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BMF (Boleh Malaysia Finance) Part One

BMF (Boleh Malaysia Finance) Part One

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Published by openid_OtVX6n9h
When a bank has too many deposits (excessive funds), what does the bank do? Why, they relax their loan requirements to offer more loans out in order to maximize their profits. What if the national loan requirements are already “very relaxed” due to favorable economic conditions in the country? Why, you loan the excessive liquidity overseas! - Part One
When a bank has too many deposits (excessive funds), what does the bank do? Why, they relax their loan requirements to offer more loans out in order to maximize their profits. What if the national loan requirements are already “very relaxed” due to favorable economic conditions in the country? Why, you loan the excessive liquidity overseas! - Part One

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10/18/2012

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Boleh Malaysia Finance(BMF) Part One
Posted by adminSaturday, 22 August 2009 11:34By Hakim Joehen a bank has too manydeposits (excessive funds),what does the bank do? Why,they relax their loan requirements to offermore loans out in order to maximize theirprofits. What if the national loanrequirements are already “very relaxed” due to favorable economic conditions inthe country? Why, you loan the excessiveliquidity overseas!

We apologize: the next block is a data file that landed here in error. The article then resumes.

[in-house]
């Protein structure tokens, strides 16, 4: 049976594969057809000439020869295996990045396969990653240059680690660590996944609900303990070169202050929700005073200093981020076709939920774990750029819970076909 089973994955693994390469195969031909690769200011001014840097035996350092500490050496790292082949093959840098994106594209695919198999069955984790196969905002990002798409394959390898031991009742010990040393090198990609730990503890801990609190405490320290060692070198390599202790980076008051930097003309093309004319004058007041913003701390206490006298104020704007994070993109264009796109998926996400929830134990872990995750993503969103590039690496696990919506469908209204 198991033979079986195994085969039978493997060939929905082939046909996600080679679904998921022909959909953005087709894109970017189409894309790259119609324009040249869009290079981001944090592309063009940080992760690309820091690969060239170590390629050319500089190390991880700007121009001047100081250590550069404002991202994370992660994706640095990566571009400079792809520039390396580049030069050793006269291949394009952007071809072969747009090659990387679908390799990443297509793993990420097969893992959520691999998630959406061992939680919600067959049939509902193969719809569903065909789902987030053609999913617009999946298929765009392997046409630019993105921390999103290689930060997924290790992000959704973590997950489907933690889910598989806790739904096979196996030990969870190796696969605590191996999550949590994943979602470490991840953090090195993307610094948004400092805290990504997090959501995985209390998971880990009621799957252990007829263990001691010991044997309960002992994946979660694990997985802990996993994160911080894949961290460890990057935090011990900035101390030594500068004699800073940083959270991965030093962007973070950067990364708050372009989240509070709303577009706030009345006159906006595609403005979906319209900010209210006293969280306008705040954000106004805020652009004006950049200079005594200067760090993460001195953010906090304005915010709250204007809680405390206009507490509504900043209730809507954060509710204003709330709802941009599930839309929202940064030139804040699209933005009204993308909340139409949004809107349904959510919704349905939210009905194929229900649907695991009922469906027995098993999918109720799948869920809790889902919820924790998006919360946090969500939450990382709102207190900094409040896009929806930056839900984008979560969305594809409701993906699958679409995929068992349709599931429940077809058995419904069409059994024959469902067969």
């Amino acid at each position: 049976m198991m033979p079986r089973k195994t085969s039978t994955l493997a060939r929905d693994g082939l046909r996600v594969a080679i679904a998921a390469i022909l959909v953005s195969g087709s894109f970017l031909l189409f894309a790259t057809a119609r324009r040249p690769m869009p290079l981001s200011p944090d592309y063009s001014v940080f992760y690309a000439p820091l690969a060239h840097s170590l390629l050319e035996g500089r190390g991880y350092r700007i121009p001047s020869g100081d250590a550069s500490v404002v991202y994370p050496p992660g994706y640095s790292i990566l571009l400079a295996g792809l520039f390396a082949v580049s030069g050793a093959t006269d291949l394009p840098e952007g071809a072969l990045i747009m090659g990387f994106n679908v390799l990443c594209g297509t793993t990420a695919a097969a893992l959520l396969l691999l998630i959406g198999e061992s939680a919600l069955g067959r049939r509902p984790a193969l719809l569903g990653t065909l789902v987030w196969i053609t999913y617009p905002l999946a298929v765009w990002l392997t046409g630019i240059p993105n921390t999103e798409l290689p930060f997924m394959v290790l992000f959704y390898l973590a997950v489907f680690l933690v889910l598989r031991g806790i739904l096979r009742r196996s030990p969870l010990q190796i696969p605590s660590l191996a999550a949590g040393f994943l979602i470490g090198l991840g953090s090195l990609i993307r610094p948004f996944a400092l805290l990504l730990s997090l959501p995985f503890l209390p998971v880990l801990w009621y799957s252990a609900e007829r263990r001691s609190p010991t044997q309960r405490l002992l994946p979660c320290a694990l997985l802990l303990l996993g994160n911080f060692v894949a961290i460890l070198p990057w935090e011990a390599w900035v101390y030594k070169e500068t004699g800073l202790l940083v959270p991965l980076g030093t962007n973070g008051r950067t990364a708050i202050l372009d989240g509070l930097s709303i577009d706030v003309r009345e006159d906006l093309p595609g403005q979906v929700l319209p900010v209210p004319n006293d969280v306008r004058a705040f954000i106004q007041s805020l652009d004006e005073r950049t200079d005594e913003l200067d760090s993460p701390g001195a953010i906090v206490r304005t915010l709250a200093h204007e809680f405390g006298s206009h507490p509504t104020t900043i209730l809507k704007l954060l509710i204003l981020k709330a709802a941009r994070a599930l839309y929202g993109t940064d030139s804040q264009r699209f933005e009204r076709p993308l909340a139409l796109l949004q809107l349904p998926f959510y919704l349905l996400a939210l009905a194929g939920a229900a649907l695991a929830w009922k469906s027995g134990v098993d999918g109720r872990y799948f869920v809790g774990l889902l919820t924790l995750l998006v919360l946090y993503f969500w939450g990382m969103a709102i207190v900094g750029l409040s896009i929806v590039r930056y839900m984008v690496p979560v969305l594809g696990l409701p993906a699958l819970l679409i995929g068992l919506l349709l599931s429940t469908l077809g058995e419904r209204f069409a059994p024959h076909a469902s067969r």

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Bank Bumiputera Malaysia Berhad(BBMB), found itself in such an enviablesituation in 1979/1980. This was partlydue to the fact that Petronas was “instructedto remit RM50 million amonth into its BBMB banking account. Thedilemma that BBMB was facing then washow it was going to lend these excessivecash out when other Malaysian bankswere already in the picture. BBMB could of course lower their interest rates but thepotential profits could not be maximizedand the fact that the other competingbanks could also do likewise was not loston them. Allowing the money to be left inthe bank’s coffers is not productive eitheras BBMB would have to pay interest on it.So, in order to maximize their profits, thetop hierarchy within BBMB decided tochannel these funds out of the countryand Bumiputera Malaysia Finance (BMF)based in Hong Kong, was selected as thevehicle targeting the foreign exchangeand money market operations. GeorgeTan Soon Gin of Carrian was more thanwilling to be the recipient.After the financial debacle, it was reportedthat BMF had lost RM2.5 billion andGeorge Tan was charged and convicted.Not one cent was ever realized from theseloans but the matter of fact was that BMFgave out loans in amounts that exceededits capital. This can only happen if strictinstructions from BBMB were given toofficials in BMF.An Inquiry (with limited powers andrestricted terms of reference) wasinitiated instead of a Royal Commission(just like the MACC case these days). TheInquiry Committee comprising of Tan SriAhmad Nordin, Chooi Mun Shou and RamliIbrahim produced a 6,000 page (13volumes) report after two years ointensive investigations. On paragraph74.2(2) of the BMF Final Report, thecommittee reported that “apart from fewmembers of the staff, the Committee didnot receive the full co-operation andassistance from the Board andManagement of Bank Bumiputera MalaysiaBerhad (BBMB), which was the AppointingAuthority.” The BMF Final Report started off bystating that “There might not have beenCarrian without BMF.The BMF InquiryCommittee also identified a “ConcertedPlanby various BMF top officials andGeorge Tan “to make use of BBMB fundsto make money in Hong Kong” during theproperty boom of 1979. This plan wasdivided into three phases where PhaseOne involve the takeover of a Hong Kongpublic-listed company (Mai Hon, whichwas later renamed Carrian InvestmentLimited), the purchase of Gammon Houseat US$200 million (to be resold later toMalaysian Government at US$250 million)and the setting up of Plessey InvestmentLimited (PIL) as the recipient vehicle forthe BMF loans.Phase Two involve the purchase of GrandMarine Holdings Limited (GMH) at HK$800million to be resold later to the MalaysianGovernment at HK$1 billion, and thenecessary cash flow for the CarrianGroup.